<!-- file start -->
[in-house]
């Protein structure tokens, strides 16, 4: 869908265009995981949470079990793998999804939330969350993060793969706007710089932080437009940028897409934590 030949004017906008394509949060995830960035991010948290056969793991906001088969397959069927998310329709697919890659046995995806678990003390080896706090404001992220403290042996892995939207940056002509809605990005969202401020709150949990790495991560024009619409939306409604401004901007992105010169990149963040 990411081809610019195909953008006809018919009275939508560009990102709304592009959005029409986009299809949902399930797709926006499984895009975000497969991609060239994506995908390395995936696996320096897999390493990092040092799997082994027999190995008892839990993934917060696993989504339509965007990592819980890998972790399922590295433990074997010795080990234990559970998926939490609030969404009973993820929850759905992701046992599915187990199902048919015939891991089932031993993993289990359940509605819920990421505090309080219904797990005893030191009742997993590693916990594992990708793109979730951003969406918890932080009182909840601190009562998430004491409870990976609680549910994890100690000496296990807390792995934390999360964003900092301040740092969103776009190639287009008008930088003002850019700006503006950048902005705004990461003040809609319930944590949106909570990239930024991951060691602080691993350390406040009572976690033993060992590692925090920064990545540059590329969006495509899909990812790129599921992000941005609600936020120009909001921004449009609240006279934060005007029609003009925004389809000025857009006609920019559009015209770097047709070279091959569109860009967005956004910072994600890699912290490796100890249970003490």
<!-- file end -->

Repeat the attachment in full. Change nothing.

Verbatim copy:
[in-house]
């Protein structure tokens, strides 16, 4: 869908265009995981949470079990793998999804939330969350993060793969706007710089932080437009940028897409934590 030949004017906008394509949060995830960035991010948290056969793991906001088969397959069927998310329709697919890659046995995806678990003390080896706090404001992220403290042996892995939207940056002509809605990005969202401020709150949990790495991560024009619409939306409604401004901007992105010169990149963040 990411081809610019195909953008006809018919009275939508560009990102709304592009959005029409986009299809949902399930797709926006499984895009975000497969991609060239994506995908390395995936696996320096897999390493990092040092799997082994027999190995008892839990993934917060696993989504339509965007990592819980890998972790399922590295433990074997010795080990234990559970998926939490609030969404009973993820929850759905992701046992599915187990199902048919015939891991089932031993993993289990359940509605819920990421505090309080219904797990005893030191009742997993590693916990594992990708793109979730951003969406918890932080009182909840601190009562998430004491409870990976609680549910994890100690000496296990807390792995934390999360964003900092301040740092969103776009190639287009008008930088003002850019700006503006950048902005705004990461003040809609319930944590949106909570990239930024991951060691602080691993350390406040009572976690033993060992590692925090920064990545540059590329969006495509899909990812790129599921992000941005609600936020120009909001921004449009609240006279934060005007029609003009925004389809000025857009006609920019559009015209770097047709070279091959569109860009967005956004910072994600890699912290490796100890249970003490």